Experimental Studies of Neutrino Oscillations
By Takaaki Kajita
World Scientific

This book on neutrino oscillations is mainly of historic interest. It consists of seven chapters that reproduce review articles written by the 2015 Nobel laureate in physics, Takaaki Kajita, which were previously published between 2000 and 2009, either in journals or in international conference proceedings (all World Scientific publications). The articles describe experiments on solar and atmospheric neutrino interactions performed using the Kamiokande and SuperKamiokande water Cherenkov detectors installed in the Kamioka mine in Japan. These experiments resulted in the 1998 discovery of atmospheric muon-neutrino (νμ) oscillation by observing νμ disappearance over a flight-path length of the order of the Earth’s radius. In addition, they have provided important hints on the oscillation of solar neutrinos, which was conclusively demonstrated in 2002 by the SNO experiment in Canada (the 2015 Nobel Prize in Physics was also awarded to A B McDonald for his leading role in this experiment).

Chapter 1 includes a short description of results from experiments using neutrinos from accelerators. These include the K2K experiment in Japan and MINOS at Fermilab, which confirmed the atmospheric neutrino oscillation, and the KamLAND experiment (also located in the Kamioka mine), which has observed the disappearance of electron antineutrinos (νe) from nuclear reactors over an average baseline of 180 km, therefore verifying solar-neutrino oscillation with “man-made” neutrinos. Although not up to date, the values of the oscillation parameters Δm212, Δm223, θ12 and θ23 quoted in this book are quite precise and close to the current ones.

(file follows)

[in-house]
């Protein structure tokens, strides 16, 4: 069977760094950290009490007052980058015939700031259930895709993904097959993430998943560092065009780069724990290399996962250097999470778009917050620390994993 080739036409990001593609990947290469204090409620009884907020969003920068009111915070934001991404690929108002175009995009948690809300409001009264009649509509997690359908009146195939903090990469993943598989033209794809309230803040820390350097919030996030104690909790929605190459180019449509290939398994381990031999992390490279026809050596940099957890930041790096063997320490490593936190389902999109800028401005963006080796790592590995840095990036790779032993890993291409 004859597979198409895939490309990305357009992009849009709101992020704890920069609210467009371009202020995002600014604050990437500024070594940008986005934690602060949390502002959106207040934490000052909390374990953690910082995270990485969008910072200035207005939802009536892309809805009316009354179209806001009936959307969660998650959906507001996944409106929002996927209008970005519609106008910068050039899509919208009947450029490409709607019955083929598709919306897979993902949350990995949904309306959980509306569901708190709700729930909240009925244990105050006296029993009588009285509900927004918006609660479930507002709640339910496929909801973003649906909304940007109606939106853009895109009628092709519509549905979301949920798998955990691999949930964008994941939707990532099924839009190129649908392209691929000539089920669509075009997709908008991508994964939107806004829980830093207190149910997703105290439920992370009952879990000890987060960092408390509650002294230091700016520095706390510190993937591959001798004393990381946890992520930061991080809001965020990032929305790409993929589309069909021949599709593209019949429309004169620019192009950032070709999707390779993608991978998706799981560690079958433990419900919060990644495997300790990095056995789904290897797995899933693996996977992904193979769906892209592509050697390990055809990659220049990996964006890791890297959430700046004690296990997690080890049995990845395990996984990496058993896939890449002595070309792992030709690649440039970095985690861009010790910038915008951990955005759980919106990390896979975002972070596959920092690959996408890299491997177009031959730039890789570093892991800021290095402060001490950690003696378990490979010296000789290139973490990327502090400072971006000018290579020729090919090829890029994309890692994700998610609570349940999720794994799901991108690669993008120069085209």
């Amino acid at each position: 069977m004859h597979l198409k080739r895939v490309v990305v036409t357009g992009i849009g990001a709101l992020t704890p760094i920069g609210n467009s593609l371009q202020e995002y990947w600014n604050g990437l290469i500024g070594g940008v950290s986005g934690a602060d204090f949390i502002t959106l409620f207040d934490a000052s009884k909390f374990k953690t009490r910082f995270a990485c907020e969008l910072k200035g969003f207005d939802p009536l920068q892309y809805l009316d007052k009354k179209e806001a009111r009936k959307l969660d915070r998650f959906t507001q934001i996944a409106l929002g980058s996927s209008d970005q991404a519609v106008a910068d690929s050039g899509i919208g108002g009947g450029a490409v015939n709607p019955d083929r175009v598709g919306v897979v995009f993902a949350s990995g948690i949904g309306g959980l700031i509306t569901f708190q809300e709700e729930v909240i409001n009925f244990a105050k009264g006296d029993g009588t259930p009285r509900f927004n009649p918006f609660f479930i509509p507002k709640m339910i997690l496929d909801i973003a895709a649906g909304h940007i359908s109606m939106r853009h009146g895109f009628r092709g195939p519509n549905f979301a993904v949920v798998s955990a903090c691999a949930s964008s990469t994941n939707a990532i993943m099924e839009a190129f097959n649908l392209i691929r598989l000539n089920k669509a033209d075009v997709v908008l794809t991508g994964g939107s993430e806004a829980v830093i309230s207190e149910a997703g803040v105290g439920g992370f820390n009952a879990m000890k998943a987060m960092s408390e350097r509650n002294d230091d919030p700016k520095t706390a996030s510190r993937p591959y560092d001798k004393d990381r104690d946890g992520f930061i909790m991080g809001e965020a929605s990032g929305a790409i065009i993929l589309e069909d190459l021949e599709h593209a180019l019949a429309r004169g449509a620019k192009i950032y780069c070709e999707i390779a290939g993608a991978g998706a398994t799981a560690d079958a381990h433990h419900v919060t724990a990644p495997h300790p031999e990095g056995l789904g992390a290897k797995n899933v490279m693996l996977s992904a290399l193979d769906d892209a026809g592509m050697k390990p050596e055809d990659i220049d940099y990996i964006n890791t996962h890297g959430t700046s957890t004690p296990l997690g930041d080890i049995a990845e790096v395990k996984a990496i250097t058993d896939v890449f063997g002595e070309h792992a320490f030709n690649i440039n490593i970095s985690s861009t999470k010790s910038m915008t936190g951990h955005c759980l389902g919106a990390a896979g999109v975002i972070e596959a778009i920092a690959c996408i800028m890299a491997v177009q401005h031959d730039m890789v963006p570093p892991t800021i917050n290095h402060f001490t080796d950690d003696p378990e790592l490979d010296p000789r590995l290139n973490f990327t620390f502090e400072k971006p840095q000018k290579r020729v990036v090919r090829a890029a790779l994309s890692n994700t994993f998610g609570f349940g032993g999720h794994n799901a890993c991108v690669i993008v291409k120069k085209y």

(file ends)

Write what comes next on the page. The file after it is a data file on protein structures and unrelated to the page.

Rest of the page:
Future directions and plans in the study of neutrino oscillations are also described. In particular, methods and plans to measure the mixing angle θ13 (not yet measured in 2009) using neutrinos from both reactors and accelerators are discussed, as well as the impact of the θ13 value on the possible detection of CP violation in the neutrino sector. Although the book was published in 2016, on this subject it is obsolete because θ13 has been measured in the first half of the current decade by a number of experiments and is presently known to better than 10%.

Finally, chapter 2, written with four co-authors, addresses the physics capabilities of possible future experiments using a water Cherenkov detector with a mass of 1 Mton.

• Luigi Di Lella, University of Pisa & INFN, Italy.

Neutrino Oscillations: A Practical Guide to Basics and Applications
By Fumihiko Suekane
Also available at the CERN bookshop

This is a detailed and up-to-date textbook on neutrino oscillations. After a short historical introduction (chapter 1), chapter 2 contains a concise, yet quite complete, presentation of neutrino theory in the Standard Model, including neutrino interactions and production in pion, muon and nuclear beta decay. The basic ideas of particle oscillation in quantum mechanics are introduced in chapter 3, and a detailed theory of neutrino oscillations is presented in chapter 4 – first in a two-neutrino approximation, then generalised to the three neutrino flavours – for oscillations both in vacuum and matter. In addition to the usual neutrino description in terms of plane waves, this chapter includes the mathematical treatment of a wave-packet oscillation, which helps in understanding neutrino oscillations over astronomical distances.